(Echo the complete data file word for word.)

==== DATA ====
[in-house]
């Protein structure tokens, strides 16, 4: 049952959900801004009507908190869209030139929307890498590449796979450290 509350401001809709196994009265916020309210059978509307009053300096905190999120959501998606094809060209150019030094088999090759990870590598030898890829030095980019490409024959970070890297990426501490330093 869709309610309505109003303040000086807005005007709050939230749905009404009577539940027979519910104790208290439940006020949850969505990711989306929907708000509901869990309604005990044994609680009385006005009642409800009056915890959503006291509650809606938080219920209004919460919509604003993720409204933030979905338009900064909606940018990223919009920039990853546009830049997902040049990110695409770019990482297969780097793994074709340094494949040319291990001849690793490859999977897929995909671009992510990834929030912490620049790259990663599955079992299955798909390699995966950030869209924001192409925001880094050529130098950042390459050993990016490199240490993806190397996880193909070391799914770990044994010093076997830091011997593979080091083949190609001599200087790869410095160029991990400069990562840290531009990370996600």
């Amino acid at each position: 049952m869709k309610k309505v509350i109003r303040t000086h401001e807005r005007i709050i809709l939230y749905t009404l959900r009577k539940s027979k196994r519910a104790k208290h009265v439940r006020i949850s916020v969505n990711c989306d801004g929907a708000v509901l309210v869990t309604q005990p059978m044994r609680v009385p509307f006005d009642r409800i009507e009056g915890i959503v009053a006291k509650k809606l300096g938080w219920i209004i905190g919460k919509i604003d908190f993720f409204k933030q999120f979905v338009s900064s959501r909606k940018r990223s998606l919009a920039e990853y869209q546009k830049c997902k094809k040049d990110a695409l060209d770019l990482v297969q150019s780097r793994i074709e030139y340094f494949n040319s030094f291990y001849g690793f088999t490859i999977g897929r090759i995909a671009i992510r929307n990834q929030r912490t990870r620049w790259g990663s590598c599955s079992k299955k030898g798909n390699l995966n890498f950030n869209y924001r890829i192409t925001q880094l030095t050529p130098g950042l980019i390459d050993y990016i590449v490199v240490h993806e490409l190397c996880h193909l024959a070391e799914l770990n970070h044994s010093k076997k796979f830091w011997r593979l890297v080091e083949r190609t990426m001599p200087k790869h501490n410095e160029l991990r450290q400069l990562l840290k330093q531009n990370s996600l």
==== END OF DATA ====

[in-house]
């Protein structure tokens, strides 16, 4: 049952959900801004009507908190869209030139929307890498590449796979450290 509350401001809709196994009265916020309210059978509307009053300096905190999120959501998606094809060209150019030094088999090759990870590598030898890829030095980019490409024959970070890297990426501490330093 869709309610309505109003303040000086807005005007709050939230749905009404009577539940027979519910104790208290439940006020949850969505990711989306929907708000509901869990309604005990044994609680009385006005009642409800009056915890959503006291509650809606938080219920209004919460919509604003993720409204933030979905338009900064909606940018990223919009920039990853546009830049997902040049990110695409770019990482297969780097793994074709340094494949040319291990001849690793490859999977897929995909671009992510990834929030912490620049790259990663599955079992299955798909390699995966950030869209924001192409925001880094050529130098950042390459050993990016490199240490993806190397996880193909070391799914770990044994010093076997830091011997593979080091083949190609001599200087790869410095160029991990400069990562840290531009990370996600």
């Amino acid at each position: 049952m869709k309610k309505v509350i109003r303040t000086h401001e807005r005007i709050i809709l939230y749905t009404l959900r009577k539940s027979k196994r519910a104790k208290h009265v439940r006020i949850s916020v969505n990711c989306d801004g929907a708000v509901l309210v869990t309604q005990p059978m044994r609680v009385p509307f006005d009642r409800i009507e009056g915890i959503v009053a006291k509650k809606l300096g938080w219920i209004i905190g919460k919509i604003d908190f993720f409204k933030q999120f979905v338009s900064s959501r909606k940018r990223s998606l919009a920039e990853y869209q546009k830049c997902k094809k040049d990110a695409l060209d770019l990482v297969q150019s780097r793994i074709e030139y340094f494949n040319s030094f291990y001849g690793f088999t490859i999977g897929r090759i995909a671009i992510r929307n990834q929030r912490t990870r620049w790259g990663s590598c599955s079992k299955k030898g798909n390699l995966n890498f950030n869209y924001r890829i192409t925001q880094l030095t050529p130098g950042l980019i390459d050993y990016i590449v490199v240490h993806e490409l190397c996880h193909l024959a070391e799914l770990n970070h044994s010093k076997k796979f830091w011997r593979l890297v080091e083949r190609t990426m001599p200087k790869h501490n410095e160029l991990r450290q400069l990562l840290k330093q531009n990370s996600l």